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Life in the Fast Lane

Jon Denning was recently driving down Interstate 81 to Danville, Va., near the South Boston Speedway, to begin training for the first Nascar race of his second season, scheduled for March 10 at Orange County Speedway in North Carolina.

He is at home behind the wheel.

Denning spoke to me on his cell phone, with a Southern twang that was recently acquired and not bred. He was excited to be heading south, where he has become part of a new and promising, if sometimes uncomfortable and lonely, base.

Denning is the first Jewish Nascar driver in 20 years, according to the organization’s historian, Buzz McKim.

“I read the Tanach a lot now,” Denning said. “Just when I feel like it. I really like the Proverbs section, because they really make you think. It helps me remind myself of who I am in a world [where] you can easily get lost.”

Denning, 19, is fiercely determined to succeed in an industry of families and tradition. He has raced since the age of 10, placing in the top spots of several national and international competitions. At the end of 2005, he drew the attention of Sellers Racing Inc. crew chief H.C. Sellers when a spot opened on the team. A decision was made fairly quickly, and by the end of January 2006, Denning relocated to Virginia. He moved in with the Sellers and took leave from Stevens Institute of Technology in Hoboken, N.J., in the middle of his first year.

“It was too good of an opportunity to turn down,” Denning said. It turned out well: He placed sixth out of 58 in his first professional season.

“Moving was difficult,” Denning recalled. He felt lonely without his family or many friends. The Sellers are warm and hospitable, but very different from what Denning grew up with 465 miles away in Springfield, N.J.

His family owns and operates Dobbs Autobody, a Springfield business where his father nurtured Denning’s interest in cars. Young Jon attended public schools and an additional Hebrew high school program at Temple Beth Ahm, where he had his bar mitzvah. The theme, of course, was “Jonathan’s Daytona 500.” His corporate sponsor at the time, Sherwin-Williams, branded wind-up toy cars to give to guests in goodie bags.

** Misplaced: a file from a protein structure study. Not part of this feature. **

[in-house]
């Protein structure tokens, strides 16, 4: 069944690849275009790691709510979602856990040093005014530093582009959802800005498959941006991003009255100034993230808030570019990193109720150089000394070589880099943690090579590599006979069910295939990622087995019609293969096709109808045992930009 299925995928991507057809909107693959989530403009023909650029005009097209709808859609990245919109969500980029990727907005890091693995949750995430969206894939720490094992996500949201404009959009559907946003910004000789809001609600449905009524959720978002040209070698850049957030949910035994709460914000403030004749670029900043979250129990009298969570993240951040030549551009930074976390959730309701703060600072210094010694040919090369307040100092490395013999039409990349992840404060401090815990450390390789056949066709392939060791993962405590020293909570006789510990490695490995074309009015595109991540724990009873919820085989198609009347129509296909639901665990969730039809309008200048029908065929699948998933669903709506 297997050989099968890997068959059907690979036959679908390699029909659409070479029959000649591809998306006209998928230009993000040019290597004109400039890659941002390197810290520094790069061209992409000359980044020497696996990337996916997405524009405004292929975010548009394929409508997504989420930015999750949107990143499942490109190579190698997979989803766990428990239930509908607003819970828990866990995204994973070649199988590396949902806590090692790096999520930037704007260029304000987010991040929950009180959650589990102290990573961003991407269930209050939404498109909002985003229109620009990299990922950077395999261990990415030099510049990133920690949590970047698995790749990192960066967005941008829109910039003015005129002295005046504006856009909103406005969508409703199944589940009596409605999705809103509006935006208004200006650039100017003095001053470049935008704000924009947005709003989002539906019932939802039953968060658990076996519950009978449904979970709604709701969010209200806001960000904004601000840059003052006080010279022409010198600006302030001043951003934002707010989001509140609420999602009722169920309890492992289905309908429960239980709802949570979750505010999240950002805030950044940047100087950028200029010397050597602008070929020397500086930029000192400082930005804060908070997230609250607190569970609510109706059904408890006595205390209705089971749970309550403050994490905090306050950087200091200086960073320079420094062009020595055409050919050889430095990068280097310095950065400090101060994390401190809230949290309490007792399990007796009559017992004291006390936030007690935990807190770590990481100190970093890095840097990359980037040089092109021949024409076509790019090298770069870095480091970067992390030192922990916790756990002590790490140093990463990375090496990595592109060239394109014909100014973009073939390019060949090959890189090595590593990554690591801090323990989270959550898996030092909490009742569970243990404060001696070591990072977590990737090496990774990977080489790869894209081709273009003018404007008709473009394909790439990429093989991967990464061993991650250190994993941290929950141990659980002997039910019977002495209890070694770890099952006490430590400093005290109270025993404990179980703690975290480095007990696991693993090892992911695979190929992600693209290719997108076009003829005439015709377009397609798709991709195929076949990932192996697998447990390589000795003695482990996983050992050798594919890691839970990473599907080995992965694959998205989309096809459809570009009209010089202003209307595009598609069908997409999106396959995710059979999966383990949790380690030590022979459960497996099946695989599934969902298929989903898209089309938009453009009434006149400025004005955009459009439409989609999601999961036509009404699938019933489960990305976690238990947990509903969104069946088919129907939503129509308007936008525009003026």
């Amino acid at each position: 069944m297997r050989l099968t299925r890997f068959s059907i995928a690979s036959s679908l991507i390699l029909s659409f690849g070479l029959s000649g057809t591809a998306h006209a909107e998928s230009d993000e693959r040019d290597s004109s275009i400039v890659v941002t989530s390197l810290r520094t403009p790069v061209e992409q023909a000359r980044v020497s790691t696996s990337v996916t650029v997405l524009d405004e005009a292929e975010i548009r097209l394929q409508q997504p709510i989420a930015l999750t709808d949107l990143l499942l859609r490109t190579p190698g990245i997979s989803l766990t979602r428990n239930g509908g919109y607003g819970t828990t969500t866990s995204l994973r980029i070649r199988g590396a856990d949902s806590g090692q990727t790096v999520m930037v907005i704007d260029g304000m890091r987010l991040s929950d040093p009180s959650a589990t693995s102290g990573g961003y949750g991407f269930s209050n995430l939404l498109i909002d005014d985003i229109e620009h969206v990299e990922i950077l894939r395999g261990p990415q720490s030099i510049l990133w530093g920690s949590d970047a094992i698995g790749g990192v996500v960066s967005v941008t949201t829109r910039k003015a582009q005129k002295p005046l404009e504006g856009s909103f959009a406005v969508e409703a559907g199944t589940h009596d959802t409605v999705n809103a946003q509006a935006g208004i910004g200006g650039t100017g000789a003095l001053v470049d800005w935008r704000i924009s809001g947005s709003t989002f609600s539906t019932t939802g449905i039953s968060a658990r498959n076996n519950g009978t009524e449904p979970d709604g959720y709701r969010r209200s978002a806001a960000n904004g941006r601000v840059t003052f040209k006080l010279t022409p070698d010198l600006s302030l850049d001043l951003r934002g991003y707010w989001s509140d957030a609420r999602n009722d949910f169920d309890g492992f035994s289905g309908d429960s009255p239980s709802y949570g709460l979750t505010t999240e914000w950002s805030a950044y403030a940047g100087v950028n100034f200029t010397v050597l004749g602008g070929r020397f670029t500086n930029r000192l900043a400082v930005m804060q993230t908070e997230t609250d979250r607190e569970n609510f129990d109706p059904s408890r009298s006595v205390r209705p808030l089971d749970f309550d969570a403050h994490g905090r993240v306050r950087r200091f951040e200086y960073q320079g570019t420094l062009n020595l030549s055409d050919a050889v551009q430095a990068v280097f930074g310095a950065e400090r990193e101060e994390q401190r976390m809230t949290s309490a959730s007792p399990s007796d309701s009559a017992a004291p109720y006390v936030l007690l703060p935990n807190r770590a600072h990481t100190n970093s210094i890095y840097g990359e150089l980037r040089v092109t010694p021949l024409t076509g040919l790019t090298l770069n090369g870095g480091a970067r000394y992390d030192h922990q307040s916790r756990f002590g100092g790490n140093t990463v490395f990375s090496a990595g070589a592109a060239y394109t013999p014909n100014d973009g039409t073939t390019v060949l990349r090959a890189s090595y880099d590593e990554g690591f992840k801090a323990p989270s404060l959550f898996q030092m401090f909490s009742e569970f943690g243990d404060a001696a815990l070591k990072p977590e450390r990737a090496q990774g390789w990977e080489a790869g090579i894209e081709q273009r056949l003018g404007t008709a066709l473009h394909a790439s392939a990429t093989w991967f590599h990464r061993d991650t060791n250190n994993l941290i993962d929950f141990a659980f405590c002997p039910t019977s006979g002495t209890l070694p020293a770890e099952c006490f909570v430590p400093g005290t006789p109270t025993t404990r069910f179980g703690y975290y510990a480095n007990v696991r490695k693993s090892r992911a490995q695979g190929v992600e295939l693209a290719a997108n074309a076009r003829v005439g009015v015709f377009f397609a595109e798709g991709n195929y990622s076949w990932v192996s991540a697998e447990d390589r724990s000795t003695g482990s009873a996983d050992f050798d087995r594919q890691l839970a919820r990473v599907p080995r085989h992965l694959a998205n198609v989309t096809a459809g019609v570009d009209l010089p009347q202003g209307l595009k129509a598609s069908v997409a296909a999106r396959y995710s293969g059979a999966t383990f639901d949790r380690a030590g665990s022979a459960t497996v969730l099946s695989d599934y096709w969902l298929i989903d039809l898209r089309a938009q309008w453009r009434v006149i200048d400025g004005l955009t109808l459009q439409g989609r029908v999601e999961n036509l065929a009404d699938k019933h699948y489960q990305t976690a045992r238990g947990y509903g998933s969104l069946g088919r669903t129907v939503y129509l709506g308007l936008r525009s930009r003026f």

“I was the first Jew [the Sellers] ever met,” Denning said. “They were extremely open” and would often ask Denning questions about Judaism and its history. But not everyone in the community has been as sensitive to Denning’s faith. The antisemitic remarks he has heard on the track, and the stigmas he has faced, “made me feel 2 feet tall,” he said.

Nascar has long been associated with its Southern Baptist fans and participants. Prayers are said before each race — a stipulation for its television contract with Fox.There are cars sponsored by Christian groups. Organizations such as Motor Racing Outreach and Racing With Jesus Ministries conduct religious services and Christian activities for races.

Isolated, Denning began reading Jewish texts and learning more about Judaism.

“I’m not extremely religious, but I have a strong value for Jewish religion,” Denning said. “Antisemitism has made me want to defend those traditions.”

The spirituality of those around him, and his sense of ostracization, pushed Denning to forge a stronger connection with his own faith — not only to be able to answer the questions of his new neighbors but also because he was a target. “It wouldn’t be bad for everyone to experience [antisemitism] in order for people to value what their ancestors gave to them,” Denning said.

Still, he often feels compelled to bite his tongue.

“I feel like every time I’m down there, I have to put on a little bit of an act,” he explained. “I have to kind of remind myself of where I am.”

“I’m still trying to make a name for myself and still working very hard to do what I want to do,” Denning said. “Not that I’m ashamed of it, but having added controversy over [being Jewish], I’m not trying to run from it, but I don’t know how everyone’s going to act.”

Riva Froymovich is a writer based in New York.


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